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How Jokowi Solved Indonesia’s Toll Road Dilemma. Sort Of.

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How Jokowi Solved Indonesia’s Toll Road Dilemma. Sort Of.

In breaking through old bottlenecks, Indonesia’s president has blurred the lines between the state and private enterprise.

How Jokowi Solved Indonesia’s Toll Road Dilemma. Sort Of.

A section of the Trans-Java Toll Road between the towns of Salitaga and Kertosono in East Java.

Credit: Wikimedia Commons/Tsaqifwicaksono3003

When President Joko “Jokowi” Widodo took office in 2014, the long-stalled Trans Java Toll Road was in a state of suspended animation. As detailed by Jamie Davidson in “Governing the Roads,” for years the goal of building a highway crossing the island of Java had been derailed by drawn out battles over land acquisition and disputes between local officials and central authorities in Jakarta. Jokowi promised to break through this logjam and construct 1,000 kilometers of toll roads in his first term. Like many of his ambitious goals, at the time it seemed somewhat unlikely.

But once in office, things moved fast. According to toll road regulator BPJT, from 2015 to 2018 the Jokowi administration constructed 718 kilometers of new toll roads. That is three times as much as the 229 kilometers built during the 10-year administration of his predecessor, Susilo Bambang Yudhoyono. The centerpiece of these efforts, the Trans Java Toll Road, is now largely complete and has reduced travel time between Jakarta and Semarang from 12 hours to around six.

This was accomplished via Jokowi’s preferred strategy of using the power of the state to overcome legal and regulatory bottlenecks. State-owned companies like toll road operator Jasa Marga were awarded 30-40 year concessions and tasked with building out the roads. Using SOEs to build toll roads allows the state to invoke certain legal and financial powers that have greatly sped up the pace of construction. For instance, SOEs have access to a special fund called LMAN, through which the government has provided trillions of rupiah of short-term loans to SOEs for land acquisition.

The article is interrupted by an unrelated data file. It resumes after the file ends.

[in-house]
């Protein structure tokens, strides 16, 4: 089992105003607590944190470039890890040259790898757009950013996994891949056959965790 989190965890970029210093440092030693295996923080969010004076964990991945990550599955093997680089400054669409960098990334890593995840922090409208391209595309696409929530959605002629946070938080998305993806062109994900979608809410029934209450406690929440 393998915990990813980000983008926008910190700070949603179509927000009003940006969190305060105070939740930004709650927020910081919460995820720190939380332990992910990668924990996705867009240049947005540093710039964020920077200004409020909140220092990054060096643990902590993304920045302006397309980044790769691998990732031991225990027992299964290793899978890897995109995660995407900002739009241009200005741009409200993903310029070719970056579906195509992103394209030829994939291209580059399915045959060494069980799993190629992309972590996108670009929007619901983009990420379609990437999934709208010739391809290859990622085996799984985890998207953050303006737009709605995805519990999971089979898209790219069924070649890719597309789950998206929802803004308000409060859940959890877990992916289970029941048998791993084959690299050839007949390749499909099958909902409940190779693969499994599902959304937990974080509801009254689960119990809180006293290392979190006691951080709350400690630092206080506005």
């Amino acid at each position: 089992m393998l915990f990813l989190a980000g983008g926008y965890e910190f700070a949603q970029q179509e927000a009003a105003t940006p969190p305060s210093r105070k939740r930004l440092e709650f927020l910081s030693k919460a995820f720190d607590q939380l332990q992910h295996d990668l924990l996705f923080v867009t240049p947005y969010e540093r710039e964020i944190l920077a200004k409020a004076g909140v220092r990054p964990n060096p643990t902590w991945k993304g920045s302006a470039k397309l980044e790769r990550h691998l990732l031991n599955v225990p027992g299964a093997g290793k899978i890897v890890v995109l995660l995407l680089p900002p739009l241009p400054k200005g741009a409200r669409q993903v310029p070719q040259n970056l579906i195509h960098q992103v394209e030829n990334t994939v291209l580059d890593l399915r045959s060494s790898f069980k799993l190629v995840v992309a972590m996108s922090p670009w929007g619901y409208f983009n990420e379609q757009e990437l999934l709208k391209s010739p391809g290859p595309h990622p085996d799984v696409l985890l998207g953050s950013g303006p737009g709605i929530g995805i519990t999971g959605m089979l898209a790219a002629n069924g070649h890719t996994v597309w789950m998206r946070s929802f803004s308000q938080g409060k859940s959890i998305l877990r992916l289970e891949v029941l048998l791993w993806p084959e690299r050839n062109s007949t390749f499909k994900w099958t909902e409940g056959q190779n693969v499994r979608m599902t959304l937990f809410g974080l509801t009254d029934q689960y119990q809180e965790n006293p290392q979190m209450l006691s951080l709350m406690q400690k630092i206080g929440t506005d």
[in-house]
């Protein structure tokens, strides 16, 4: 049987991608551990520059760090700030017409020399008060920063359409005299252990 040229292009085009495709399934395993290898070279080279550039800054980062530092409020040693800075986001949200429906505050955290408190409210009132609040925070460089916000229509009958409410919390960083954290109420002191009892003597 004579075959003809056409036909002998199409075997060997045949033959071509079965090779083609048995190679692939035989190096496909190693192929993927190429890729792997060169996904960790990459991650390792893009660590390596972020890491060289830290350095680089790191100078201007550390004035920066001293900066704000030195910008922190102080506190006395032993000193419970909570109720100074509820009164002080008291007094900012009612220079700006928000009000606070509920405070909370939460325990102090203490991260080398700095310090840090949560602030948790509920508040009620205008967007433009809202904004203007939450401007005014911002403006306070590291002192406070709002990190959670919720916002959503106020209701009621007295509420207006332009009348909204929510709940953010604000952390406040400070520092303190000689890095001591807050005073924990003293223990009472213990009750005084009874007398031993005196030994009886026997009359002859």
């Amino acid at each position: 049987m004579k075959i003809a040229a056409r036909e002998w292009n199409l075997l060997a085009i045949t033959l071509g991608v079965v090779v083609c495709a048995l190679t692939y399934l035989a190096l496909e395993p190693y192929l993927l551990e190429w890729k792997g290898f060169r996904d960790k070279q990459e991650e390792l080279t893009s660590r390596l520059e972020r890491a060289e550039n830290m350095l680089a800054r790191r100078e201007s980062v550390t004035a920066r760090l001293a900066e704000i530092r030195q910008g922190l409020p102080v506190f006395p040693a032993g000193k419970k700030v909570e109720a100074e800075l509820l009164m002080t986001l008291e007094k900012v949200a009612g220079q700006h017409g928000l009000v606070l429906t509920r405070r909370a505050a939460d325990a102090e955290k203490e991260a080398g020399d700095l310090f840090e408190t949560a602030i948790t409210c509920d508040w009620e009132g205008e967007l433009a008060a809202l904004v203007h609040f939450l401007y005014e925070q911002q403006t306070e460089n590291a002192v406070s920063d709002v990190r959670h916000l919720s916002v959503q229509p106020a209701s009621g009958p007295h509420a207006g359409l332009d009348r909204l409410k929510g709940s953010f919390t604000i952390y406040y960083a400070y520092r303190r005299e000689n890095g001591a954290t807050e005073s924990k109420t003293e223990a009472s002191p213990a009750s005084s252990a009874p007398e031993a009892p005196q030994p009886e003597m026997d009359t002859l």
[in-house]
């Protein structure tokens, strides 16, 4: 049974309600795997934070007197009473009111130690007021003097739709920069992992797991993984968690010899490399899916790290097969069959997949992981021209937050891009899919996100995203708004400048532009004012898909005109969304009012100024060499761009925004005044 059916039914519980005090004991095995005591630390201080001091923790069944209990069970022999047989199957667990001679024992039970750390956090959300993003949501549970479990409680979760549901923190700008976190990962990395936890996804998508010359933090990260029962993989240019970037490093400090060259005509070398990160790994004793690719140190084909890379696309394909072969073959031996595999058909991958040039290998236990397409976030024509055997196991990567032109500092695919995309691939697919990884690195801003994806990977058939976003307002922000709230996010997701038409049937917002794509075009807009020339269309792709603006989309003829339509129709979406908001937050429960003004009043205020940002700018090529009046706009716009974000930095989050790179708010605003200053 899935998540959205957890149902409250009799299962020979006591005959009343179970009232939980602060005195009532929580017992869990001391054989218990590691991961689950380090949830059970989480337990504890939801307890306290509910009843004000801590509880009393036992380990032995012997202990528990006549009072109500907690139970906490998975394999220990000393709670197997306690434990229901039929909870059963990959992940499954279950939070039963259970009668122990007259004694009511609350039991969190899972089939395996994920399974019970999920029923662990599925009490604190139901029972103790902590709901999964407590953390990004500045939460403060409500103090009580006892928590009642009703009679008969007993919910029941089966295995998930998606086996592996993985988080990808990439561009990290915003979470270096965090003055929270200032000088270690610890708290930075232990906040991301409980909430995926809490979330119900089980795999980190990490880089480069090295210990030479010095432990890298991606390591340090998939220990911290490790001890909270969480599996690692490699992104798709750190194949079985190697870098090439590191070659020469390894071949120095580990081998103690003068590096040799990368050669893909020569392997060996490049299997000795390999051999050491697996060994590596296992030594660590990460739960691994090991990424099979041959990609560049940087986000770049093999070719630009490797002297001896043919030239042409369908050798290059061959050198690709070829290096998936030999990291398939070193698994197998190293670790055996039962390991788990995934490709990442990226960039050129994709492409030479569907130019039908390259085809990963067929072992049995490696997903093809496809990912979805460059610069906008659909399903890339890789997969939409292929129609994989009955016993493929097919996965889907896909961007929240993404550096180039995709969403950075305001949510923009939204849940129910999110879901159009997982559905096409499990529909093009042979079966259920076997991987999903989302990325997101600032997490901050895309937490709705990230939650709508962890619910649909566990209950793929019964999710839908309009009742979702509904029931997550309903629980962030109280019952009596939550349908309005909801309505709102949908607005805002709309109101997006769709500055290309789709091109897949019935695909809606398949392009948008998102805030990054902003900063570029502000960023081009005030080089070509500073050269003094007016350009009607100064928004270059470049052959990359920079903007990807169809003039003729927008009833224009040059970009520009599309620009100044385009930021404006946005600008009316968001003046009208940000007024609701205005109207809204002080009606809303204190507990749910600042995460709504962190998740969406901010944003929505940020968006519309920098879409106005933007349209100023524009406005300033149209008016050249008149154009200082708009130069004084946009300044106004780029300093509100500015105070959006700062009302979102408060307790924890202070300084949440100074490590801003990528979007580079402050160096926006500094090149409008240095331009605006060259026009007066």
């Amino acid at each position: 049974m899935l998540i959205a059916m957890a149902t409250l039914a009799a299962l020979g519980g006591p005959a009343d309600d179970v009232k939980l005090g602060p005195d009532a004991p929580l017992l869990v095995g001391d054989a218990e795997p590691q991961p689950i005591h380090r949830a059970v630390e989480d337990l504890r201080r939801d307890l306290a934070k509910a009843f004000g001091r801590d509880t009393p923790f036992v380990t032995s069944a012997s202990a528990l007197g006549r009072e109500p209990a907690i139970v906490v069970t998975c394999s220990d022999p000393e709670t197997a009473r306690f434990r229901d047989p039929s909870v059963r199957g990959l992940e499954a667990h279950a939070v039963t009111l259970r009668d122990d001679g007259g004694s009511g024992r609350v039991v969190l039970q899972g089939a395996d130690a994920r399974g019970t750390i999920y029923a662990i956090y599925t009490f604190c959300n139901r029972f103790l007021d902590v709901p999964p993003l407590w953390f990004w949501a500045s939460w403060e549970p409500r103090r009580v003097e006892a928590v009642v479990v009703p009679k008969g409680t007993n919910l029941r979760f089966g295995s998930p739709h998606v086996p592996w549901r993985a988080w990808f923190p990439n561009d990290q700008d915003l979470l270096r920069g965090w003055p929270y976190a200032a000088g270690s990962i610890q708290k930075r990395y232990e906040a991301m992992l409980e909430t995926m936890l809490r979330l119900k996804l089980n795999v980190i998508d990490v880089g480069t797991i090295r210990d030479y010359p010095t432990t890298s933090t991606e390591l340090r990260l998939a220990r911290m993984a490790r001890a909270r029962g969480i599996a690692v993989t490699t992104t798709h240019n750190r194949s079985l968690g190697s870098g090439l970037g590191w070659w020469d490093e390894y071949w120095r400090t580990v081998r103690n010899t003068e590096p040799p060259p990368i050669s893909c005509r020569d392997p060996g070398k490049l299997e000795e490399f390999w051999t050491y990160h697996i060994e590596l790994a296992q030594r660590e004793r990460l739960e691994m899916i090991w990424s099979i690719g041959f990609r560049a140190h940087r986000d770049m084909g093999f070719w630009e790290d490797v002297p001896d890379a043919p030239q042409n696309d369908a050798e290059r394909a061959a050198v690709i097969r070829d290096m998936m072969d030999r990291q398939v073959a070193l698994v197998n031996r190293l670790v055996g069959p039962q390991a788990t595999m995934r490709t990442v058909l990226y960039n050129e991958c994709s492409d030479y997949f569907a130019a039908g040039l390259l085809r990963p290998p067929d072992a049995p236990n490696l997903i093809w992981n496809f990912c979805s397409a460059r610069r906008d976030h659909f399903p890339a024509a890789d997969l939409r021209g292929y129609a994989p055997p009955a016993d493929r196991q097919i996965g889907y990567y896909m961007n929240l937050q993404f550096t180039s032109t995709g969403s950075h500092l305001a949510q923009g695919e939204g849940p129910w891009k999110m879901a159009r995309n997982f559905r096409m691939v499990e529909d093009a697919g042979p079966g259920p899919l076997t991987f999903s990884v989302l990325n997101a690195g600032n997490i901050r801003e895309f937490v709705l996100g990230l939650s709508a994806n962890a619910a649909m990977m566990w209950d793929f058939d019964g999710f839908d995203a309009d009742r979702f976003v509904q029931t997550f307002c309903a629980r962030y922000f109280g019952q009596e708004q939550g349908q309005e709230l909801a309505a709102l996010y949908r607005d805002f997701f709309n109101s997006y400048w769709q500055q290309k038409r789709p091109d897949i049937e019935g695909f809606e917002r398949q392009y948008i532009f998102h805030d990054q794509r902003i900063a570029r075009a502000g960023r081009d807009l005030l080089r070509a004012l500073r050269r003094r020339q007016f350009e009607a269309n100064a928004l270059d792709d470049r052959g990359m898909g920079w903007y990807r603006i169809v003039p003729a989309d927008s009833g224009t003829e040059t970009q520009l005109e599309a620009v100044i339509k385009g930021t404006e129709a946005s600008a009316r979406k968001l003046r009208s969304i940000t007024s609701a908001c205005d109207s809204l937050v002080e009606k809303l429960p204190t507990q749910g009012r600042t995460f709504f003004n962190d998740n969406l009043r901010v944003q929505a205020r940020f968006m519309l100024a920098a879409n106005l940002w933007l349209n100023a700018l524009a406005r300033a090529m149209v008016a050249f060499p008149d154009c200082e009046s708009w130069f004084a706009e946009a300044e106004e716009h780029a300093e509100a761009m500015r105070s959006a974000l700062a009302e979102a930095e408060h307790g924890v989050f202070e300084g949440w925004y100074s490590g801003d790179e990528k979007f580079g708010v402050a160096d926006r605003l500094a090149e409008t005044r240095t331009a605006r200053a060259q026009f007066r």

Another financing mechanism is PT Sarana Multi Infrastruktur (PT SMI), a lending facility under the supervision of the Ministry of Finance that provides short-term working capital loans to SOEs in strategic sectors like toll roads. Although PT SMI was created in 2009, it didn’t start lending at scale until 2014 when loans increased from 10 trillion to 77 trillion rupiah by 2018. These funding mechanisms have been critical for providing financing to SOEs to cover the capital-intensive costs of land acquisition and construction before the toll roads go into service and can start generating revenue.